Other than abstaining from drinking/smoking/raw fish, the mother doesn’t do much – her body takes over the creation. She’s not making decisions on how to add the lungs and kidneys and toenails. It’s all driven by another force. The creation process is on auto-pilot, and the woman is the vehicle. When you think about the entire process, it is overwhelming. That’s why you have to whittle it down to metaphors and analogies.

  2. There’s a lot to unpack in this post so I’ll try to be systematic:

    Pregnancy is a source of many metaphors: Sure, but mostly in a trivial way. Pregnancy is such a general event it’s easy to find similarities to other events.

    “On the other hand, on the scale of all human history, even the most influential 1000-page book can be more than a generative drop, and the insemination metaphor seems apt.” – is there a negation missing in this sentence?

    The name Y Combinator comes from Lambda Calculus: . Any resemblance to the Y chromosome is purely co-incidental.

    “in the development of others, there is no way men can matter as much as women can.” That’s a bold claim, can you expand on it?

    I recommend you read “Is there anything good about men”: . It seems to go down the path you seem to want to take.


  3. Thanks Hang. Y combinator ref… seems like I shot from the hip a little too quickly there, making an assumption about the origin of the name. You are also correct about the missing negation. Corrected both

    Regarding the bold claim (yes it IS bold), my sense of early childhood development, as a non-expert, is that the mother is the single biggest development force, for good or bad, when the brain is at its most plastic and fastest-developing. Freud may have been wrong (well, he probably WAS wildly wrong) about the specifics, but I think he was overall correct about the big influence mothers have, especially at pre-linguistic and pre-crawl phases, when the infant cannot seek out sensory stimuli on its own. Even the greatest male dad or teacher simply does not have this level of access. Not that I personally mind, since I am not particularly fond of babies after about 1 minute of peek-a-boo :).

    Thanks for the ref. I took a glance, and it seems to parallel, though not quite mirror, my thinking. I definitely don’t subscribe to the unreconstructed, post-feminist “women are wonderful” theory. To some extent, that vein of thought, especially as pushed by people like Maureen Dowd, is self-serving silliness and over-compensation.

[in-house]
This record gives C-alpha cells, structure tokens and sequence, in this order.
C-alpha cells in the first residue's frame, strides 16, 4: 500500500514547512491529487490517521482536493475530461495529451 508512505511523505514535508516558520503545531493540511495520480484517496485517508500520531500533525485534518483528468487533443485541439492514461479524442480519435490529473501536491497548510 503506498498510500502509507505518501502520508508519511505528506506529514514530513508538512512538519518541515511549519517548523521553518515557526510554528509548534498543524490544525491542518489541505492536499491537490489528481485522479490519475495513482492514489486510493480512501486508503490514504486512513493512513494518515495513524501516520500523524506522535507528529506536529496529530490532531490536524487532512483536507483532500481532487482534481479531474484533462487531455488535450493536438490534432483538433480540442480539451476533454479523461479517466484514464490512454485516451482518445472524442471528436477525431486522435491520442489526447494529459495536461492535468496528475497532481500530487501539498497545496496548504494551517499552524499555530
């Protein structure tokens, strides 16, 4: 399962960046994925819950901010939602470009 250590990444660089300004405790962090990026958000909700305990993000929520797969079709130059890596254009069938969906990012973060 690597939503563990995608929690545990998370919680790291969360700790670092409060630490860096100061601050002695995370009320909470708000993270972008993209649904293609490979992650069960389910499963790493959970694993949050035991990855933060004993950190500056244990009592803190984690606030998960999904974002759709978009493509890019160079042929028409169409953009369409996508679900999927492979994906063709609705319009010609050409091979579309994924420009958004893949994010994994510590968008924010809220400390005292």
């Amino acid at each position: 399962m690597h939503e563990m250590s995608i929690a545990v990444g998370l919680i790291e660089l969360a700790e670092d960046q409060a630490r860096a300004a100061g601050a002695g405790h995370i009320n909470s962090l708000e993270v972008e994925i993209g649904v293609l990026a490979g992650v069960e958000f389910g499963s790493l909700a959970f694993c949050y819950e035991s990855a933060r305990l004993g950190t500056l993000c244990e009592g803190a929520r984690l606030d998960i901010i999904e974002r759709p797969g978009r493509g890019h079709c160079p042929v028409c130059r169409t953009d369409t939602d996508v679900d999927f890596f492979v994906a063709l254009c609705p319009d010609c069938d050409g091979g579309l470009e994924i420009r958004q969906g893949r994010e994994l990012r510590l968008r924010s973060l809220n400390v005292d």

If I had to go with a catchphrase, I’d say: “women suffer a slightly different variety of existential angst than men.” Happy men and women are all alike (and equally dull). Mars and Venus are miserable each in their own way. Apologies to Tolstoi.

    I may have more follow-up thoughts after I read the essay in full.


    • Are children raised by single fathers noticeably damaged in any way? Is it better to have an decent mother and abusive father or an indifferent mother and a supportive father?

      I’m not denying that women probably have a larger role in child rearing than men in aggregate but, on an individual level, I think there are many cases in which the father has more “impact” than the mother.

      • You are extrapolating well beyond what I said. I was posing a biological conjecture, not a moral/social utility one. I hypothesize that women are genetically capable of having a much stronger connection with infants, whether or not they are good mothers. So… things like being able to read the baby’s facial expressions, smells and body language better and act intentionally in response. I suspect they also have a wider and better calibrated set of ways to reach the baby’s developing mind, ranging from maybe a better baby-talk vocabulary to more effective ways of even holding the baby. I wouldn’t know — I think I am in the position of a blind man trying to demonstrate the idea of sight to another blind man.